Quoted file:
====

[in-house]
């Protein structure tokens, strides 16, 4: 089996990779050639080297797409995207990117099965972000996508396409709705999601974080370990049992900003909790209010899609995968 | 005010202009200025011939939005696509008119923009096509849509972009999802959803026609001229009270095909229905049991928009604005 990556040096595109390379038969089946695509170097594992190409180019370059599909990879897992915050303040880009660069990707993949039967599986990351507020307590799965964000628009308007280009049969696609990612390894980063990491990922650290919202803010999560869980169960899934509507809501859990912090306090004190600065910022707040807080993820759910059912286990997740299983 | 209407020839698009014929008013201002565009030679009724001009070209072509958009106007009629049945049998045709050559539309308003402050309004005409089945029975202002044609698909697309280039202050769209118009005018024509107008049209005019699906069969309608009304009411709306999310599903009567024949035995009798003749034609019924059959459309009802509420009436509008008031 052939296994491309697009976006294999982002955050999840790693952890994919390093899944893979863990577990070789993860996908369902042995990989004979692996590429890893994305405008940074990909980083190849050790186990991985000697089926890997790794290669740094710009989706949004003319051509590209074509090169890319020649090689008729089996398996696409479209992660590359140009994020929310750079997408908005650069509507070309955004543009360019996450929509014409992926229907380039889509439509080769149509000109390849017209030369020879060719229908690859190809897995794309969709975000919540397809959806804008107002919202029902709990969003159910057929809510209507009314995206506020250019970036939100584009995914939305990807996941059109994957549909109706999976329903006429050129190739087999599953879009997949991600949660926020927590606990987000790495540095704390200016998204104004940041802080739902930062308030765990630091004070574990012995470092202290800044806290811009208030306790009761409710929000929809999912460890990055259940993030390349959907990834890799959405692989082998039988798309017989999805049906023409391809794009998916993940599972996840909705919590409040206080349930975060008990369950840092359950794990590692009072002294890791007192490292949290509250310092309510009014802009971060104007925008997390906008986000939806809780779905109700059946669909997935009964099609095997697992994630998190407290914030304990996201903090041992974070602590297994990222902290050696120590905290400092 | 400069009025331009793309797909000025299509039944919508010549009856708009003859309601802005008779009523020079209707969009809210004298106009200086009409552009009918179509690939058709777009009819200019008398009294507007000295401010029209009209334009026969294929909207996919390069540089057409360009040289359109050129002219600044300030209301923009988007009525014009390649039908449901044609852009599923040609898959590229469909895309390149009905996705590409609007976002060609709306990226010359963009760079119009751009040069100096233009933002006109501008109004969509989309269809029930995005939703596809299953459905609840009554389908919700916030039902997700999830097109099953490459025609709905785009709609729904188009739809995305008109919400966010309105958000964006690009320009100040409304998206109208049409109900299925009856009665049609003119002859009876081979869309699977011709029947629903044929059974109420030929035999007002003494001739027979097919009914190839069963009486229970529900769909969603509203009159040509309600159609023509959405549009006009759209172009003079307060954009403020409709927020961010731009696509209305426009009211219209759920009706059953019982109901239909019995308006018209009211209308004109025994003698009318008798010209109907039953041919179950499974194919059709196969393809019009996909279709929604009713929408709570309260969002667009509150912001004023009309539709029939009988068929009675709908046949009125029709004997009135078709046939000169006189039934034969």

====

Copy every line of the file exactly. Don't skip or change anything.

[in-house]
């Protein structure tokens, strides 16, 4: 089996990779050639080297797409995207990117099965972000996508396409709705999601974080370990049992900003909790209010899609995968 | 005010202009200025011939939005696509008119923009096509849509972009999802959803026609001229009270095909229905049991928009604005 990556040096595109390379038969089946695509170097594992190409180019370059599909990879897992915050303040880009660069990707993949039967599986990351507020307590799965964000628009308007280009049969696609990612390894980063990491990922650290919202803010999560869980169960899934509507809501859990912090306090004190600065910022707040807080993820759910059912286990997740299983 | 209407020839698009014929008013201002565009030679009724001009070209072509958009106007009629049945049998045709050559539309308003402050309004005409089945029975202002044609698909697309280039202050769209118009005018024509107008049209005019699906069969309608009304009411709306999310599903009567024949035995009798003749034609019924059959459309009802509420009436509008008031 052939296994491309697009976006294999982002955050999840790693952890994919390093899944893979863990577990070789993860996908369902042995990989004979692996590429890893994305405008940074990909980083190849050790186990991985000697089926890997790794290669740094710009989706949004003319051509590209074509090169890319020649090689008729089996398996696409479209992660590359140009994020929310750079997408908005650069509507070309955004543009360019996450929509014409992926229907380039889509439509080769149509000109390849017209030369020879060719229908690859190809897995794309969709975000919540397809959806804008107002919202029902709990969003159910057929809510209507009314995206506020250019970036939100584009995914939305990807996941059109994957549909109706999976329903006429050129190739087999599953879009997949991600949660926020927590606990987000790495540095704390200016998204104004940041802080739902930062308030765990630091004070574990012995470092202290800044806290811009208030306790009761409710929000929809999912460890990055259940993030390349959907990834890799959405692989082998039988798309017989999805049906023409391809794009998916993940599972996840909705919590409040206080349930975060008990369950840092359950794990590692009072002294890791007192490292949290509250310092309510009014802009971060104007925008997390906008986000939806809780779905109700059946669909997935009964099609095997697992994630998190407290914030304990996201903090041992974070602590297994990222902290050696120590905290400092 | 400069009025331009793309797909000025299509039944919508010549009856708009003859309601802005008779009523020079209707969009809210004298106009200086009409552009009918179509690939058709777009009819200019008398009294507007000295401010029209009209334009026969294929909207996919390069540089057409360009040289359109050129002219600044300030209301923009988007009525014009390649039908449901044609852009599923040609898959590229469909895309390149009905996705590409609007976002060609709306990226010359963009760079119009751009040069100096233009933002006109501008109004969509989309269809029930995005939703596809299953459905609840009554389908919700916030039902997700999830097109099953490459025609709905785009709609729904188009739809995305008109919400966010309105958000964006690009320009100040409304998206109208049409109900299925009856009665049609003119002859009876081979869309699977011709029947629903044929059974109420030929035999007002003494001739027979097919009914190839069963009486229970529900769909969603509203009159040509309600159609023509959405549009006009759209172009003079307060954009403020409709927020961010731009696509209305426009009211219209759920009706059953019982109901239909019995308006018209009211209308004109025994003698009318008798010209109907039953041919179950499974194919059709196969393809019009996909279709929604009713929408709570309260969002667009509150912001004023009309539709029939009988068929009675709908046949009125029709004997009135078709046939000169006189039934034969």